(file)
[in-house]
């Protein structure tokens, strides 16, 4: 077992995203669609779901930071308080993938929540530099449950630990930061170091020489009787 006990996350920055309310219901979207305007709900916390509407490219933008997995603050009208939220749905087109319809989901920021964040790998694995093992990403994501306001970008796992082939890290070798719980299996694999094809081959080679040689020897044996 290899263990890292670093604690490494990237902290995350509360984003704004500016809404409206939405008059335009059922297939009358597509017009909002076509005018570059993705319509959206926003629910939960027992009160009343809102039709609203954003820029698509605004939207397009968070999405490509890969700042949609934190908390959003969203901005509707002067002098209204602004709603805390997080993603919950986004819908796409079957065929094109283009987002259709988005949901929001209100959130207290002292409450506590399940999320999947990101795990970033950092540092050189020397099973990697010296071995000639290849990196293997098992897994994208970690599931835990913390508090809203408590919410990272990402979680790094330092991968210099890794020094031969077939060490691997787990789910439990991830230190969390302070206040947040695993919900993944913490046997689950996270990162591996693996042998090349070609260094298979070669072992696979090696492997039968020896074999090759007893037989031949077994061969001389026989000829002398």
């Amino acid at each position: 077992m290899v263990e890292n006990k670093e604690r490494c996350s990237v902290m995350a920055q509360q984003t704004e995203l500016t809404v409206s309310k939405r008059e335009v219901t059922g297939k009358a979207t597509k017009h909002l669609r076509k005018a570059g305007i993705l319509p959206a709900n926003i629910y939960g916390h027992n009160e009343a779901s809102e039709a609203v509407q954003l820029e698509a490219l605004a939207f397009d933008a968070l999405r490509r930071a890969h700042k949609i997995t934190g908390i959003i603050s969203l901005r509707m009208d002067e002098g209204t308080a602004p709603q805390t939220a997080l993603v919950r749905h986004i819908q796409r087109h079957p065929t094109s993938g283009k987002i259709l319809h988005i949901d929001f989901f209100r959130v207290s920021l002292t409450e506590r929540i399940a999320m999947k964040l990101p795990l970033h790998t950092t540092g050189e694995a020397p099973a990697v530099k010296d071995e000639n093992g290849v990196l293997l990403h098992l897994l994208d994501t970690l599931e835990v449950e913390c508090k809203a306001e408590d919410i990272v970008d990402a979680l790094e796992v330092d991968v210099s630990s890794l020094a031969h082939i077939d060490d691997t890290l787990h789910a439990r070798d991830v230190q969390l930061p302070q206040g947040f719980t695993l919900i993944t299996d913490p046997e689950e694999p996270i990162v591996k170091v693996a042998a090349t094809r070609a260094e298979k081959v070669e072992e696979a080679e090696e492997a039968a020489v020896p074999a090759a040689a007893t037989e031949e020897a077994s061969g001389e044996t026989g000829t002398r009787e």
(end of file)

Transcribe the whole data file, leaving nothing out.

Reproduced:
[in-house]
């Protein structure tokens, strides 16, 4: 077992995203669609779901930071308080993938929540530099449950630990930061170091020489009787 006990996350920055309310219901979207305007709900916390509407490219933008997995603050009208939220749905087109319809989901920021964040790998694995093992990403994501306001970008796992082939890290070798719980299996694999094809081959080679040689020897044996 290899263990890292670093604690490494990237902290995350509360984003704004500016809404409206939405008059335009059922297939009358597509017009909002076509005018570059993705319509959206926003629910939960027992009160009343809102039709609203954003820029698509605004939207397009968070999405490509890969700042949609934190908390959003969203901005509707002067002098209204602004709603805390997080993603919950986004819908796409079957065929094109283009987002259709988005949901929001209100959130207290002292409450506590399940999320999947990101795990970033950092540092050189020397099973990697010296071995000639290849990196293997098992897994994208970690599931835990913390508090809203408590919410990272990402979680790094330092991968210099890794020094031969077939060490691997787990789910439990991830230190969390302070206040947040695993919900993944913490046997689950996270990162591996693996042998090349070609260094298979070669072992696979090696492997039968020896074999090759007893037989031949077994061969001389026989000829002398």
């Amino acid at each position: 077992m290899v263990e890292n006990k670093e604690r490494c996350s990237v902290m995350a920055q509360q984003t704004e995203l500016t809404v409206s309310k939405r008059e335009v219901t059922g297939k009358a979207t597509k017009h909002l669609r076509k005018a570059g305007i993705l319509p959206a709900n926003i629910y939960g916390h027992n009160e009343a779901s809102e039709a609203v509407q954003l820029e698509a490219l605004a939207f397009d933008a968070l999405r490509r930071a890969h700042k949609i997995t934190g908390i959003i603050s969203l901005r509707m009208d002067e002098g209204t308080a602004p709603q805390t939220a997080l993603v919950r749905h986004i819908q796409r087109h079957p065929t094109s993938g283009k987002i259709l319809h988005i949901d929001f989901f209100r959130v207290s920021l002292t409450e506590r929540i399940a999320m999947k964040l990101p795990l970033h790998t950092t540092g050189e694995a020397p099973a990697v530099k010296d071995e000639n093992g290849v990196l293997l990403h098992l897994l994208d994501t970690l599931e835990v449950e913390c508090k809203a306001e408590d919410i990272v970008d990402a979680l790094e796992v330092d991968v210099s630990s890794l020094a031969h082939i077939d060490d691997t890290l787990h789910a439990r070798d991830v230190q969390l930061p302070q206040g947040f719980t695993l919900i993944t299996d913490p046997e689950e694999p996270i990162v591996k170091v693996a042998a090349t094809r070609a260094e298979k081959v070669e072992e696979a080679e090696e492997a039968a020489v020896p074999a090759a040689a007893t037989e031949e020897a077994s061969g001389e044996t026989g000829t002398r009787e």